Orchestra musician is fired for allegedly hitting the boss

The small Swedish town of Jönköping is ablaze with controversy after a musician in the Jönköpings Sinfonietta was fired after an incident that took place during an internal meeting.

Afterwards, the operating manager of the Kulturhuset Spira said he was attacked by the musician, known as Magnus, and demanded his dismissal.  Two days later Magnus was fired.

His supporters say there were 15 witnesses in the room, 12 of whom do not think he hit the boss.

A concert with Stefan Dohr was reduced in content due to low morale in the orchestra.

Hashtags with #where is Magnus? are flying around.

Here’s a local report.

UPDATE: Support rolls in from US musicians.

share this

Share on facebook
Share on twitter
Share on linkedin
Share on google
  • He didn’t hit the boss. He merely put his hand on the boss’s shoulder in the middle of a discussion, something the boss apparently thought of as patronising and threatening behaviour.
    Some brass players in Sweden are posing with their hands on each other’s shoulders as a sign of solidarity for this Magnus.
    At least, that’s how I understood it.

      • Hi John, the incident did not happen in a rehearsal, so no instruments were involved. The meeting went on as if nothing had happened after what was now being called a ‘threatening’ gesture. It took them two days to come up with the idea of ‘violence at work’, with not a single warning nor any sort of investigation.

        One extra note, Per-Ola himself was once a professional brass player as well…

    • Um…technically speaking, if you touch someone who does not want to be touched, it is assault. You are not actually allowed to “touch someone’s shoulder”, and many people would take offense or feel it was threatening, even if the perpetrator did not intend that kind of reaction.

  • The orchestra in fact went ahead and played the concert with Stefan Dohr but instead with a reduced programme.

  • Hello Norman Lebrecht could you please edit the information that the concert was cancelled?

    It wasn’t,there is probably a review of it on Jönköping Posten. Though, the orchestra didn’t play the full program since Magnus was pulled out two days before the concert and there was not enough time to rehearse (it was lot of emergency meetings going on).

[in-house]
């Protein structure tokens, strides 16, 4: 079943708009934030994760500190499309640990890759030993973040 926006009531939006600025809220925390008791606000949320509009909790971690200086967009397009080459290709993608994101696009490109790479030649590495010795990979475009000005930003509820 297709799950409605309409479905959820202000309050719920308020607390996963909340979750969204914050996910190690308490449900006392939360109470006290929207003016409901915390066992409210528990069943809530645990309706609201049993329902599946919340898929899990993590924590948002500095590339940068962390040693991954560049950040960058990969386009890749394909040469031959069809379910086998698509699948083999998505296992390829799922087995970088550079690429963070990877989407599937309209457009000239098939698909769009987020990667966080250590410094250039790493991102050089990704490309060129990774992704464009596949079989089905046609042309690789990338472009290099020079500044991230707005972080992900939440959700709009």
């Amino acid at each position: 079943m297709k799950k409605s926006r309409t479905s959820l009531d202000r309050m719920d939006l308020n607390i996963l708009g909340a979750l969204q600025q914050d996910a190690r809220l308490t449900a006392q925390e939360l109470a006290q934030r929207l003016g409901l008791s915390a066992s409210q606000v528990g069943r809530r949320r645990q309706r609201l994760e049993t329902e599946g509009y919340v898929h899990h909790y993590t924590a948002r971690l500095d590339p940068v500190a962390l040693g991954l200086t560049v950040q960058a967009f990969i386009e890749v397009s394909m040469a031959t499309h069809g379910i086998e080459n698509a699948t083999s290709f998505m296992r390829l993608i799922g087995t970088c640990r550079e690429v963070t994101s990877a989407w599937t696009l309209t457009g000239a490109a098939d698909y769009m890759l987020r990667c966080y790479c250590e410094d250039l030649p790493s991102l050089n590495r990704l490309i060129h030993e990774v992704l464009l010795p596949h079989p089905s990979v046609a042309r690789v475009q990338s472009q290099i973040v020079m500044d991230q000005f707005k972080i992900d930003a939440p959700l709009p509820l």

The orchestra has 14 witnesses saying Magnus put his hands on bosses arms (called Per-Ola) while saying hello. There was no sighn of struggle and the two were having a conversation for a while afterwards.The dismissal came as complite shock and neither Magnus or anyone in the orchestra expected this kind of actions from the leadership.

    The Jönköping region leader made a decision to suspend Magnus based on a report from 3 witnesses- The main boss of the house Per-Ola,the orchestra chef Gabriella,and a HR of the house Sandra.

    Week later after the suspention there was a meeting between the regions boss and the musicians Union (SYMF) on which the decition was made that Magnus will be fiered. Although the orchestra delivered 14 witnesses statmens NON was read by the regions boss on that meeting.

    Union is working hard on contacting local politicians and metting with working law institutions trying to make a point of the irrationality of the desition. The orchestra is getting a lot of support from musicians and music lovers spreading the news with hashtags #backamagnus (support Magnus) #varärmagnus (Where is Magnus),pictures and videos of fellow musicians keeping their hands on each other arms in act of protest to Magnuses loss of work for a simple gesture of greeting.

      • Magnus plays the trumpet. The trumpeter that were supposed to play the part instead of him refused to do it when he got information about why the replacement was needed.

          • The manager’s version of the story exaggerates the situation and paints the musician as violent, while fourteen other witnesses in the room describes the same situation as the musician does – which is that he put his hands on the manager’s shoulders and asked him: what are you doing? Calmly and without any violence whatsoever. As to why they wanted to fire him, only the managers themselves can answer that. One thing to keep in mind is that this is a union matter and the manager have shown reluctance working together with the union before. The musician would in this scenario just function as a symbol, and if the managers get what they want, this gives a clear signal to the union and their members that they should keep their mouths shut if they want to keep their jobs.

  • The concert with Mr. Dohr wasn’t cancelled. He played Mozart and Strauss concerti and an encore piece, too. We were so lucky to hear him live in this part of Sweden. He was just amazing that evening. However, it was the ‘Der bürger als edelmann’ by Strauss being cancelled. It would have been the main symphonic piece after intermission played only by the orchestra. The change of programme makes more sense to us now. I could imagine performing after what had happened was not easy for the musicians!

    Also, the hashtag is #backamagnus. Musicians in Sweden are showing their support on social media.

  • All Swedish orchestras without exception has taken a picture on members of the orchestra with the hand on each shoulder in sympathy for Magnus. Even from Denmark and Norway, orchestras put out pictures on facebook.
    #backamagnus varärmagnuspåspira

  • >